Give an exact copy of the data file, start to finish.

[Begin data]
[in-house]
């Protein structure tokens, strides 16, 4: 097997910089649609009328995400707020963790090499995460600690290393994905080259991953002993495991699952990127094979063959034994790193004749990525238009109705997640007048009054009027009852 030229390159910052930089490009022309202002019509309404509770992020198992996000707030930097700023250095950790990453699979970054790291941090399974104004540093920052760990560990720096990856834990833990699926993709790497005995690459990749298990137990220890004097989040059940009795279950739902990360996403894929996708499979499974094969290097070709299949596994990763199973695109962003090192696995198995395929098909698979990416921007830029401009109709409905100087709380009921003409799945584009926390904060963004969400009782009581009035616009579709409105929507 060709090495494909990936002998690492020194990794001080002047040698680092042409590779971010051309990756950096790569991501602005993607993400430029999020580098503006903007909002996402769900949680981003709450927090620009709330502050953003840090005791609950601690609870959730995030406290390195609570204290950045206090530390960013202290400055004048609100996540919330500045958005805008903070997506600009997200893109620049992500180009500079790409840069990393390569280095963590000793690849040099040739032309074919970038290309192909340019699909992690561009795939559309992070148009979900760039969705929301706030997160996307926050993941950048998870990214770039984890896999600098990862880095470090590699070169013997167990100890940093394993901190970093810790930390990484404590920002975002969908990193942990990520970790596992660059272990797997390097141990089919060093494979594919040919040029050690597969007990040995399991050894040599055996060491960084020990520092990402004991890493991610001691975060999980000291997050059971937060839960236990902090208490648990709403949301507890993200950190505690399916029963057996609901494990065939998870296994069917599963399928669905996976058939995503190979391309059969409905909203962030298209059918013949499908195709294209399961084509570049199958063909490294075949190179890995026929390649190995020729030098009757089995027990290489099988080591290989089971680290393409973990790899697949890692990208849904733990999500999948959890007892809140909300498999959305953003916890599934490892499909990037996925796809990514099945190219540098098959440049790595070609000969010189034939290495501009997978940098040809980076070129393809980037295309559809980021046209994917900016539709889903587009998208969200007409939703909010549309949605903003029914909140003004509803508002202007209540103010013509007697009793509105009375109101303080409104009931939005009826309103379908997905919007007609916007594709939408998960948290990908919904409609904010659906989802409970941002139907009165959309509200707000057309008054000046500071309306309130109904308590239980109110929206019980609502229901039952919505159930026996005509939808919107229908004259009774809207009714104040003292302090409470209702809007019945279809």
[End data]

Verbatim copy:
[in-house]
């Protein structure tokens, strides 16, 4: 097997910089649609009328995400707020963790090499995460600690290393994905080259991953002993495991699952990127094979063959034994790193004749990525238009109705997640007048009054009027009852 030229390159910052930089490009022309202002019509309404509770992020198992996000707030930097700023250095950790990453699979970054790291941090399974104004540093920052760990560990720096990856834990833990699926993709790497005995690459990749298990137990220890004097989040059940009795279950739902990360996403894929996708499979499974094969290097070709299949596994990763199973695109962003090192696995198995395929098909698979990416921007830029401009109709409905100087709380009921003409799945584009926390904060963004969400009782009581009035616009579709409105929507 060709090495494909990936002998690492020194990794001080002047040698680092042409590779971010051309990756950096790569991501602005993607993400430029999020580098503006903007909002996402769900949680981003709450927090620009709330502050953003840090005791609950601690609870959730995030406290390195609570204290950045206090530390960013202290400055004048609100996540919330500045958005805008903070997506600009997200893109620049992500180009500079790409840069990393390569280095963590000793690849040099040739032309074919970038290309192909340019699909992690561009795939559309992070148009979900760039969705929301706030997160996307926050993941950048998870990214770039984890896999600098990862880095470090590699070169013997167990100890940093394993901190970093810790930390990484404590920002975002969908990193942990990520970790596992660059272990797997390097141990089919060093494979594919040919040029050690597969007990040995399991050894040599055996060491960084020990520092990402004991890493991610001691975060999980000291997050059971937060839960236990902090208490648990709403949301507890993200950190505690399916029963057996609901494990065939998870296994069917599963399928669905996976058939995503190979391309059969409905909203962030298209059918013949499908195709294209399961084509570049199958063909490294075949190179890995026929390649190995020729030098009757089995027990290489099988080591290989089971680290393409973990790899697949890692990208849904733990999500999948959890007892809140909300498999959305953003916890599934490892499909990037996925796809990514099945190219540098098959440049790595070609000969010189034939290495501009997978940098040809980076070129393809980037295309559809980021046209994917900016539709889903587009998208969200007409939703909010549309949605903003029914909140003004509803508002202007209540103010013509007697009793509105009375109101303080409104009931939005009826309103379908997905919007007609916007594709939408998960948290990908919904409609904010659906989802409970941002139907009165959309509200707000057309008054000046500071309306309130109904308590239980109110929206019980609502229901039952919505159930026996005509939808919107229908004259009774809207009714104040003292302090409470209702809007019945279809």